Don't Fall Hard For Typical Diet-product Scams
Once you've finally buckled down and committed to eating more healthily as part of a weight-loss regimen, it's important to stick to the rules you lay down for yourself. As tempting as it might be to find a shortcut of some kind, the possibility of something like that actually working is slim, and what's worse, it could be dangerous to your health.
So, with that in mind, there are a number of weight-loss products you should be especially wary of. Some are only mildly or moderately spurious, based in exaggeration, while others are entirely false, and may be breaking the law by advertising as they do.
Examples of these falsely advertised products include dermal patches or creams that bring about weight loss through contact with skin, pills that are stated to prevent the body from absorbing unwanted fats and carbohydrates. Products claiming to facilitate weight loss in such a way that you won't have to stop eating your favorite high-fat or high-calorie snacks and sweets are similarly fraudulent.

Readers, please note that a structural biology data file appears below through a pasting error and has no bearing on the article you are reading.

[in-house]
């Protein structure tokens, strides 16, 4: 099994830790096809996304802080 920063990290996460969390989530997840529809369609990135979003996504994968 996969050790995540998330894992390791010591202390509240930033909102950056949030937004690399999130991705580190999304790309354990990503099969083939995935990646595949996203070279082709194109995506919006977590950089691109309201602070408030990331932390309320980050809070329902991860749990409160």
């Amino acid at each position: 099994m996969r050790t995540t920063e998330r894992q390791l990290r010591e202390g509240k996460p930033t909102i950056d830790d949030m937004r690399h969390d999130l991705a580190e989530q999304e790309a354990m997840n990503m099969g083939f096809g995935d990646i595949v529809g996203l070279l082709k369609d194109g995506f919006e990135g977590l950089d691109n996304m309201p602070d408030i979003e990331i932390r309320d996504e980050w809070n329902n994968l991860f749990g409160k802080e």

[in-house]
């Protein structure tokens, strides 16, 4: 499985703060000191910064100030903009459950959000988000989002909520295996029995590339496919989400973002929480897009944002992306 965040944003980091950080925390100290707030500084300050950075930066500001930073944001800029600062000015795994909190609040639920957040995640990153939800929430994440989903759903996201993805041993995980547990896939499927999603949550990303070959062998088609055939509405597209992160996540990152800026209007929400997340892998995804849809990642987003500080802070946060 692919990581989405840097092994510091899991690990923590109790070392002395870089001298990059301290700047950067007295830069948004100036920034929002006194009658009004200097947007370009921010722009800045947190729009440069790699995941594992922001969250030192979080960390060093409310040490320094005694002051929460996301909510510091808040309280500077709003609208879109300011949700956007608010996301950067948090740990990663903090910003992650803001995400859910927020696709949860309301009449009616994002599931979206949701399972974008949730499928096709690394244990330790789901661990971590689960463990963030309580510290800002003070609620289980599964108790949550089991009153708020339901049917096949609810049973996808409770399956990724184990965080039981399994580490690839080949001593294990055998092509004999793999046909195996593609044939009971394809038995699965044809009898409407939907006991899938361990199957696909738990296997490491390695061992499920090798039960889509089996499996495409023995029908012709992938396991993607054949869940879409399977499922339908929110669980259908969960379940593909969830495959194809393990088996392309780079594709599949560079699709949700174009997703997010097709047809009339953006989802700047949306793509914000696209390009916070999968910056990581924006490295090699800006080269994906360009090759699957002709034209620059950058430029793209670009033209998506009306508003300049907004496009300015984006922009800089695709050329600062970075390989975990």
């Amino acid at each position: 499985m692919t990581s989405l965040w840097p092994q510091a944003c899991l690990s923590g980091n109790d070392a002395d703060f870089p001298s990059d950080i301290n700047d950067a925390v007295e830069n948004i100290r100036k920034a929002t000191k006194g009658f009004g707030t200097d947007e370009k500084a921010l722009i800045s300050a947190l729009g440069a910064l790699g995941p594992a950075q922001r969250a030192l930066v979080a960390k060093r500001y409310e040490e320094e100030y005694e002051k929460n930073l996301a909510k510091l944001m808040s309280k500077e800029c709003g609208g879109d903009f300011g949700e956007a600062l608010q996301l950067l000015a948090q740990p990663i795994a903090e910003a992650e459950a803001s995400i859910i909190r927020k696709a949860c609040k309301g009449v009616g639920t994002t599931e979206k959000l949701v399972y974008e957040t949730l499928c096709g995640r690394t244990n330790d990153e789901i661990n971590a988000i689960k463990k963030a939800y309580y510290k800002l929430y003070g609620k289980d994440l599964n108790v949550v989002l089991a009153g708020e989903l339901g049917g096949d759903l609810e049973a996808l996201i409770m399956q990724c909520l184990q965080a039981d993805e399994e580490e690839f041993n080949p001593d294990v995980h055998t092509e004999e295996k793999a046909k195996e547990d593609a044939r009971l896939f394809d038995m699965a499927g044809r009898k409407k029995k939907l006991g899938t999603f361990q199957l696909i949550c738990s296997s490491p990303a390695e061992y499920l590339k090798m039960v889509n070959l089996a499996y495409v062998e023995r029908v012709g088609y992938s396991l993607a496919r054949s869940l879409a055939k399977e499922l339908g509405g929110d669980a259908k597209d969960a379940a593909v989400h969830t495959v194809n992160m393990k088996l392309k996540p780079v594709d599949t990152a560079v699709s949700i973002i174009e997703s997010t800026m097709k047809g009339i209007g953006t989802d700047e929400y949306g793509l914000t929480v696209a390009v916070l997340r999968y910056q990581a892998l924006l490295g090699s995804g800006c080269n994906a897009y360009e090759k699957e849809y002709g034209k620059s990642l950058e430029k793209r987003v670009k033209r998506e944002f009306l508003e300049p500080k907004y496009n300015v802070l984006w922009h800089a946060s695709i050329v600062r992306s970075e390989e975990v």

Diet supplements that claim you can lose weight quickly - at a rate as accelerated as 30 pounds in as many days, for example - may not be flagrantly false but are often greatly exaggerated. In any case, losing weight at such a pace is at best unhealthy and at worst extremely dangerous and potentially life-threatening.
The best methods of dieting are the tried-and-true practices of reducing your daily calorie intake by approximately 500 through choosing healthier foods, and supplementing this with regular exercise. It might be difficult and it might not be fast, but it exemplifies the truth of the saying that slow and steady does, indeed, win the race.
What diet products have you heard of that seem suspicious?